GUEST POST -- Biathlon BlitzkriegPosted by Craig Westover | 7:12 AM |
Mark Yost, Opinion Page Associate Editor at the St. Paul Pioneer Press and diehard biathlon fan (or is it just women with weapons) has reported on "only sport that really matters during the Winter Olympics" here and here.
It was another stellar day for the German biathlon team on Saturday. Men and women won medals, helping the Germans to the overall Medal Count lead on Sunday with 18. Norway was in second with 16 total Medals, and the U.S. was third, five behind Germany with 13 Medals overall.
In the women’s 10K Pursuit race, ubergirl Kati Wilhelm smoked the rest of the field and overcame a snowstorm to capture the Gold Medal. Fellow German Martina Glagow was second, followed by Russia’s Albina Akhatova.
To recap: The Pursuit is literally a chase race, with the start set by the results of the 7.5K Sprint race. Frenchwoman Florence Baverel-Robert took the Gold Medal in the Sprint, so she started the Pursuit race. Swede Anna Carin Olofsson finished second in the Sprint race, 2.4 seconds behind Baverel-Robert. So, 2.4 seconds after Baverel-Robert left the starting gate for the Pursuit race, Olofsson followed, and so on through the field.
Wilhelm, one of the stars of the German women’s biathlon team, started the Pursuit race seventh, 18.4 seconds behind Baverel-Robert. She made up nearly all that time during the first ski loop. After she shot clean and Baverel-Robert missed one target, Wilhelm was ahead by 45 seconds.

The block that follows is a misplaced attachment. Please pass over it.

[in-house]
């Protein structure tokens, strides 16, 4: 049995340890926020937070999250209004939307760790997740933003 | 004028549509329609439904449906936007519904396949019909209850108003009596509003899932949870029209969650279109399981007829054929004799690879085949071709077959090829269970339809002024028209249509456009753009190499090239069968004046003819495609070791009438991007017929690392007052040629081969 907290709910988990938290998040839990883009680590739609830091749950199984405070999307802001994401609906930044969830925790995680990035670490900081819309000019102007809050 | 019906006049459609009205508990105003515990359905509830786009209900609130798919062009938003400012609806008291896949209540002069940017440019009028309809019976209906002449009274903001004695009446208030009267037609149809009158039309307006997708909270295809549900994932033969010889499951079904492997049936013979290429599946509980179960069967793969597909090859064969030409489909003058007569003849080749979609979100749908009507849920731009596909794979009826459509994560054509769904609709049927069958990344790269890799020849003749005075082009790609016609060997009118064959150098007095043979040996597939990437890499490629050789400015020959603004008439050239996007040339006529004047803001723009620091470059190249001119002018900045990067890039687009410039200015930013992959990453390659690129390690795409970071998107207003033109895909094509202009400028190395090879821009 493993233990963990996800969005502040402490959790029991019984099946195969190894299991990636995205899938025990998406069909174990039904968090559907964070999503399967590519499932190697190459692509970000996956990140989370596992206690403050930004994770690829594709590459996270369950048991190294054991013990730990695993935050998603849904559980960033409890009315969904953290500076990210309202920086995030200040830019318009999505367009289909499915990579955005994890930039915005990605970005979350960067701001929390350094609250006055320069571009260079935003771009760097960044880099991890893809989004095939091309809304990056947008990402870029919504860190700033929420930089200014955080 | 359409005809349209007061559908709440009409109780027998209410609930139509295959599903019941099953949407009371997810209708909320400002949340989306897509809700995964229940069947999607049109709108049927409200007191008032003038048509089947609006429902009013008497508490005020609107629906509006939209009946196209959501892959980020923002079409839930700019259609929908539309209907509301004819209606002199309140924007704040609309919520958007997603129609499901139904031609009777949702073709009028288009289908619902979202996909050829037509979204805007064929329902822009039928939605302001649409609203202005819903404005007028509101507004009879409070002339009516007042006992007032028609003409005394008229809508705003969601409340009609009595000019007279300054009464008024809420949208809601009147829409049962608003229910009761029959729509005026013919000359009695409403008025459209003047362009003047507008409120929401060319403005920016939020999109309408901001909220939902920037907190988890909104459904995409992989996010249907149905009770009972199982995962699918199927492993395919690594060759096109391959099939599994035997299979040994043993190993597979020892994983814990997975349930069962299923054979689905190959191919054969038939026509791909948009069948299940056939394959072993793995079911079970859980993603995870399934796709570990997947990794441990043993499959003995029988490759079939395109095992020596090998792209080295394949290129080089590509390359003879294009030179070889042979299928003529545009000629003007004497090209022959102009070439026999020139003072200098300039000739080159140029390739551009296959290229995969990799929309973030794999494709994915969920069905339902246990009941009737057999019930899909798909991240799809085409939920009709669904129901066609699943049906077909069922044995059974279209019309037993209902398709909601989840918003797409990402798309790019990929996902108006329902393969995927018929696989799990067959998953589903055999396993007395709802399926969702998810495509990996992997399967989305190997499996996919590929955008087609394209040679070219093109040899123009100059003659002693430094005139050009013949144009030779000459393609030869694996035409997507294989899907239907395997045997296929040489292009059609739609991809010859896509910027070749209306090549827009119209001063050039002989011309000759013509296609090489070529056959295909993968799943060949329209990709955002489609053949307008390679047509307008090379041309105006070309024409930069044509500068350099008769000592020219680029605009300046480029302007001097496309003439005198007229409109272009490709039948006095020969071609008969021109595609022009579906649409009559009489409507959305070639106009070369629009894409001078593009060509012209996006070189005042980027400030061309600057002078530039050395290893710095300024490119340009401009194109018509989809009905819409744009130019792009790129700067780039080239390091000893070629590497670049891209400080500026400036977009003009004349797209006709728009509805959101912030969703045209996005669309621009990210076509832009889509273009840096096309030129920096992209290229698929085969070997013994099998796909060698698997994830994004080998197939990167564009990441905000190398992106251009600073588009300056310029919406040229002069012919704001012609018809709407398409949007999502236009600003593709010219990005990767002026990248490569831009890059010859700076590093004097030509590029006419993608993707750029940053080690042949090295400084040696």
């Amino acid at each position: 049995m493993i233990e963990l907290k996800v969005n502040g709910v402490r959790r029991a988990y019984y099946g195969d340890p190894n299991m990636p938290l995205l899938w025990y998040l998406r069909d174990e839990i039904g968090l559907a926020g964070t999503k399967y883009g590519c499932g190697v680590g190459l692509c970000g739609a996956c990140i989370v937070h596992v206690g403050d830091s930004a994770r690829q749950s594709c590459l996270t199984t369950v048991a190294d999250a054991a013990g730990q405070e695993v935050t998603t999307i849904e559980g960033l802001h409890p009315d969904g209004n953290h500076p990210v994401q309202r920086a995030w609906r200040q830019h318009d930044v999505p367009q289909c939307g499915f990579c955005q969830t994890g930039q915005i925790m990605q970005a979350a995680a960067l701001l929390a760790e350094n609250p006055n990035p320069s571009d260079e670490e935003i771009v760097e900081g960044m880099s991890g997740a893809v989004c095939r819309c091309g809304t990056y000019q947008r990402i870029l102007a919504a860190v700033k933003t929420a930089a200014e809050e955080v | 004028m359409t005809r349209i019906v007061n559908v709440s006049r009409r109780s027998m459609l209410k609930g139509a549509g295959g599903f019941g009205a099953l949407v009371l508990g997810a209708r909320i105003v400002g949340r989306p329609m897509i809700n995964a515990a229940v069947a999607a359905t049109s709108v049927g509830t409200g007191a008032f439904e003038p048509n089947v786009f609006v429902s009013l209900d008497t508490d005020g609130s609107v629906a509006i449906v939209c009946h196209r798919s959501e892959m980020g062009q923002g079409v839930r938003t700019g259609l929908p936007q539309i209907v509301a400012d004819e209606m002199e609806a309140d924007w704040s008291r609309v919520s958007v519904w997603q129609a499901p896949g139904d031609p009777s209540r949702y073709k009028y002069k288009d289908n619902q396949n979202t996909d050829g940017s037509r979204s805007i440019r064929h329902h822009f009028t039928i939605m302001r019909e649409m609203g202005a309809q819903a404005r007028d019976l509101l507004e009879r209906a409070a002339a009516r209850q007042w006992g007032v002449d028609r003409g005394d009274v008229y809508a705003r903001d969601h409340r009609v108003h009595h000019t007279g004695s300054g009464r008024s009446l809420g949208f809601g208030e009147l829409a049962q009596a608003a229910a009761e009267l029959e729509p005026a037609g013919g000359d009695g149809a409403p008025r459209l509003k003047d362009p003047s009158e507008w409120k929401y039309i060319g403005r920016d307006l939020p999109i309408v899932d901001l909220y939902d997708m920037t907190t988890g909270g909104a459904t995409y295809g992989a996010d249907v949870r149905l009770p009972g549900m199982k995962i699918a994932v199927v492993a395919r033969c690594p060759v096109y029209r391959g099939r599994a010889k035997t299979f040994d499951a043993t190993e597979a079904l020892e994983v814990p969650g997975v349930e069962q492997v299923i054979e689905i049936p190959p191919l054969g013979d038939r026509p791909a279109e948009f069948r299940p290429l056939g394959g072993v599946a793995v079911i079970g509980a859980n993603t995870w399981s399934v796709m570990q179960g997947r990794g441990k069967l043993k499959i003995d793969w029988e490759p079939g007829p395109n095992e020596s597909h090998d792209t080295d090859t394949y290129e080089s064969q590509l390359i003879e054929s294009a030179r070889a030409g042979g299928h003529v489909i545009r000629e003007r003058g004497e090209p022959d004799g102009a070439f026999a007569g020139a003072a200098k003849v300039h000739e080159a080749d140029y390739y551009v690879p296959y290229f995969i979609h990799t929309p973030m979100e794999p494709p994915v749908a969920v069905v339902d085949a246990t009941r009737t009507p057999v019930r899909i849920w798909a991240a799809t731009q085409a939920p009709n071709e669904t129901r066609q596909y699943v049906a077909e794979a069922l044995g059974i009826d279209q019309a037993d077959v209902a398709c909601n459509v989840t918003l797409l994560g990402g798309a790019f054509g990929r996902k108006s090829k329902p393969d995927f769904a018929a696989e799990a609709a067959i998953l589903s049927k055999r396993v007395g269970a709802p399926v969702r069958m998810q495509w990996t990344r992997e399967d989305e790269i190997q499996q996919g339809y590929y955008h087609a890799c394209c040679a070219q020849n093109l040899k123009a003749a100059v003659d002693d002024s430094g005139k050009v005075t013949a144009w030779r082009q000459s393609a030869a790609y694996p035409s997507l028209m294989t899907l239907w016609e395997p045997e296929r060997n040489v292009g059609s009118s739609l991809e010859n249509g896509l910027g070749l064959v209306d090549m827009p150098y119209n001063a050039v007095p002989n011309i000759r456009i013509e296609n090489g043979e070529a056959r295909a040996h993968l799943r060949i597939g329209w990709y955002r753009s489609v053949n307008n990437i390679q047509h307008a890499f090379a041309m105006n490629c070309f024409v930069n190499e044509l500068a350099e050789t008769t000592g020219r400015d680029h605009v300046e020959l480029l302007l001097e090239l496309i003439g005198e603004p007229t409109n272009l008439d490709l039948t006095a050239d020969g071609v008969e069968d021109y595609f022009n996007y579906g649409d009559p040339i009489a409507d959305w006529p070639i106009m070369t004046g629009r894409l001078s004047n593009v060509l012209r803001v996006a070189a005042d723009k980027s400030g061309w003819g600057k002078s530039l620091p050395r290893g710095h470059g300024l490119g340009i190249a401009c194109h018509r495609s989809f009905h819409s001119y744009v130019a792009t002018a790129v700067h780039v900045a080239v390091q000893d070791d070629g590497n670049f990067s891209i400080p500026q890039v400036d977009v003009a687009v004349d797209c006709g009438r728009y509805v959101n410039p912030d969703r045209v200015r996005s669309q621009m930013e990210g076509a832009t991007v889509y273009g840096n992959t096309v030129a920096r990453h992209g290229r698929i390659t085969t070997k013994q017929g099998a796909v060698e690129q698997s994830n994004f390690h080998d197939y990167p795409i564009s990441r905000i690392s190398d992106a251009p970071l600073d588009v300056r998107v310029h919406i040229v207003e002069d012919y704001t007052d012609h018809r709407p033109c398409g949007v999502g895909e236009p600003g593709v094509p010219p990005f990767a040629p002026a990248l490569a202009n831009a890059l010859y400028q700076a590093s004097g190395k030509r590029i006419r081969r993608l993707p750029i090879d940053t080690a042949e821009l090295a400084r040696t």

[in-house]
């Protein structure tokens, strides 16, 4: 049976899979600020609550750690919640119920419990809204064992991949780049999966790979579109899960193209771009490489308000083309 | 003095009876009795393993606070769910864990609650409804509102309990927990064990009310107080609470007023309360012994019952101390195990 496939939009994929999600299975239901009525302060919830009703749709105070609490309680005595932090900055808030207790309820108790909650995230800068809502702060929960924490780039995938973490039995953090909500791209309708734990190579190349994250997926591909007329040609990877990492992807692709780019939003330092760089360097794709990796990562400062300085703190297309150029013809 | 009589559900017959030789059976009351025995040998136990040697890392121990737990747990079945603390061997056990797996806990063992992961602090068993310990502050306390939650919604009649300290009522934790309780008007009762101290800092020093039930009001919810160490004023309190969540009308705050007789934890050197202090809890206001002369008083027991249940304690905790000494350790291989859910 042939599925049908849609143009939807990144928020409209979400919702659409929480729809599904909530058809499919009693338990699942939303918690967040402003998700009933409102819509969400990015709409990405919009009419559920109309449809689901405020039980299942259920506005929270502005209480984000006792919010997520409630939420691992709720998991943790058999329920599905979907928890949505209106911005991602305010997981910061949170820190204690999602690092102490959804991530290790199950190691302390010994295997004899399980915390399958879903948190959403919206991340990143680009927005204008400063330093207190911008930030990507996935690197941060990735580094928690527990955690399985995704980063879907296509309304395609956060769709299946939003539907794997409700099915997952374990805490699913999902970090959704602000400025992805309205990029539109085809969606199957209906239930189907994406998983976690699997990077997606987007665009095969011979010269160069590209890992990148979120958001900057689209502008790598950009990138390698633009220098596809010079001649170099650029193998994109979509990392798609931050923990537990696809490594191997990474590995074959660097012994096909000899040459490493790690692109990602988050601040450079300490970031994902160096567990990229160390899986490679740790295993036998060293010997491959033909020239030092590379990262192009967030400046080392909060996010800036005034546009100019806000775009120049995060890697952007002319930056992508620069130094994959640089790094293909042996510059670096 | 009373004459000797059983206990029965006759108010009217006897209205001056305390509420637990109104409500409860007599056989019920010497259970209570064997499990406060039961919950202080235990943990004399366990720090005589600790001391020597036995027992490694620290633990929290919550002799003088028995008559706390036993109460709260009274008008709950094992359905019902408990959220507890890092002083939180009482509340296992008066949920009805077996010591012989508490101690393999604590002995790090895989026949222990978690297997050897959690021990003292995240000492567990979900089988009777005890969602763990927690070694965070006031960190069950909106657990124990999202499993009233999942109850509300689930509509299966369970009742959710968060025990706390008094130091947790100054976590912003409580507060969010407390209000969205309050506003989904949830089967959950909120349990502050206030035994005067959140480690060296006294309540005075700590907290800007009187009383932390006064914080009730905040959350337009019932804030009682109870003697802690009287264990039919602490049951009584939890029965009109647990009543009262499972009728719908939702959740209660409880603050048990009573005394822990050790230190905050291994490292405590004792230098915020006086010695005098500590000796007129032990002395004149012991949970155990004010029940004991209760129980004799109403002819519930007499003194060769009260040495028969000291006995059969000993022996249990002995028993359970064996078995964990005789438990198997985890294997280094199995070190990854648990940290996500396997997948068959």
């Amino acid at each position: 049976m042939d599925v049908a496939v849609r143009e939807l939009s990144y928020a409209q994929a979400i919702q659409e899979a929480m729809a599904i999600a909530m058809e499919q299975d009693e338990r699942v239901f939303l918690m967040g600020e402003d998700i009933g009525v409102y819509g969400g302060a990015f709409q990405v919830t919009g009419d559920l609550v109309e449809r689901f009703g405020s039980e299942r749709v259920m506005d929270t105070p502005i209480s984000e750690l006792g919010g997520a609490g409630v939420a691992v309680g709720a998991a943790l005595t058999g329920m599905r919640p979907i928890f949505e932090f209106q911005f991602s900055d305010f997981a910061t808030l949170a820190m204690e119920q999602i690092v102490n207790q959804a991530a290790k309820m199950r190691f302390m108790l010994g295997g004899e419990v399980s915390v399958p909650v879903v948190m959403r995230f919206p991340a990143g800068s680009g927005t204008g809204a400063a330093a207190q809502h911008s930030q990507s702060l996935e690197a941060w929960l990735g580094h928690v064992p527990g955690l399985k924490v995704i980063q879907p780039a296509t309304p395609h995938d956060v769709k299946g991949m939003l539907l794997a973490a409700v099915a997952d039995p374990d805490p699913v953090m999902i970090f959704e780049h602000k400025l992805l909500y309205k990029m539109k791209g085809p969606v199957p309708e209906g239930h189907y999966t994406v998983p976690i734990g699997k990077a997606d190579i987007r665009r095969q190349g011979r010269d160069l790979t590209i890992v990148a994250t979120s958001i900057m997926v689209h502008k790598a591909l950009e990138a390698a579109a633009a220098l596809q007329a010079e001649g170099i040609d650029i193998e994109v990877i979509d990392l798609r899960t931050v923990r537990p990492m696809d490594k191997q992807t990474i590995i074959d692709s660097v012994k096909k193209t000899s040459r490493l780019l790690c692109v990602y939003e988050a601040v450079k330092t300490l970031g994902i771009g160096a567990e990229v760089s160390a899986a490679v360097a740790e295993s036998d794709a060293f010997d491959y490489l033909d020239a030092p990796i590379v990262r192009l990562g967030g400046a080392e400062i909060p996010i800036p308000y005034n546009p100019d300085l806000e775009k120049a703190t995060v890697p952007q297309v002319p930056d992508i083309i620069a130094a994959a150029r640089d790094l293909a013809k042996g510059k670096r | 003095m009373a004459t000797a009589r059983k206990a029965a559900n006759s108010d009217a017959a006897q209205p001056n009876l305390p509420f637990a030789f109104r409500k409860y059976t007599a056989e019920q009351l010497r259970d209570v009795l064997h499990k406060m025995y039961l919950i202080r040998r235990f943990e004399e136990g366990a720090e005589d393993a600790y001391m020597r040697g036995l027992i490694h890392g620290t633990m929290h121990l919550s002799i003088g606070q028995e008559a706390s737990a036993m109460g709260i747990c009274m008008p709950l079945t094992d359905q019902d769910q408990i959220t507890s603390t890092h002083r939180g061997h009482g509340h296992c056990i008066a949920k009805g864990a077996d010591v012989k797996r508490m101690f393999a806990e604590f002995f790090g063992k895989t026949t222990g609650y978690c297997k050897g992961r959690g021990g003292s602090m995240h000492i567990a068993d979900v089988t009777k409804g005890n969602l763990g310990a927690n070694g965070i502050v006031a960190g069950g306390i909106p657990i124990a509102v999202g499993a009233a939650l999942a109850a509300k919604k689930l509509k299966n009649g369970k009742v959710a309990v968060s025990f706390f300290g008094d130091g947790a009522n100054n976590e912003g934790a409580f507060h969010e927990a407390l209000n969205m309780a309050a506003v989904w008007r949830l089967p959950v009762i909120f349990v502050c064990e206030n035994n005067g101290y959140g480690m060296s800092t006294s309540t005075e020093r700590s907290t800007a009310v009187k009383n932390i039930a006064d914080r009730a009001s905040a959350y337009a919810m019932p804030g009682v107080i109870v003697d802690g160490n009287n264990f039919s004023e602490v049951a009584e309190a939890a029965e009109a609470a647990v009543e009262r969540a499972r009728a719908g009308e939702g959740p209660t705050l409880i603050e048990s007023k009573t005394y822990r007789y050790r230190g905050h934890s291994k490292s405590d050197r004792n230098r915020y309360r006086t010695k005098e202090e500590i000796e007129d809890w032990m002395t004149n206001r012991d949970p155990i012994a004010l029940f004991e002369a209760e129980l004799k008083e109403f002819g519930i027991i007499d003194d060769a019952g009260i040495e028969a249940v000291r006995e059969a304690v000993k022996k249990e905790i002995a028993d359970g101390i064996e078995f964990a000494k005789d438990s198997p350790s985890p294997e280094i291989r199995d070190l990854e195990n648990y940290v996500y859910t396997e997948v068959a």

Lightning fast skiing and near-perfect marksmanship helped her keep that lead – for good. She finished 1 minute 13.6 seconds ahead of German teammate Glagow.
The women skied five loops, stopping four times to shoot; twice prone and twice standing. Wilhelm hit 19 of 20 targets and completed the 10K distance in 36 minutes, 43.6 seconds.
Wilhelm had a 33-second lead on Olga Nazarova of Belarus after her second clean shoot. After missing once on her first standing shoot, Wilhelm had to ski one 150-meter penalty loop, but still had a 68-second lead over France's Sandrine Bailly. No one threatened her lead after that.
It was Glagow’s second Silver Medal. She initially won the Bronze Medal in the 20K Individual race but moved up to Silver when Russia’s Olga Pyleva was stripped of her silver medal for allegedly taking an illegal stimulant. Pyleva was summarily thrown out of the Torino Games and was banned from competition for two years.
Glagow missed two targets; one each during the prone shooting. She finished the course in 37 minutes, 57.2 seconds.
Bronze Medalist Akhatova also benefited from Pyleva’s disqualification. She had finished fourth in the 20K Individual race, out of Medal contention. But like Glagow, Akhatova moved up to Bronze when Pyleva was tossed out.
In the Pursuit race, Akhatova missed just one target and finished eight seconds behind Glagow.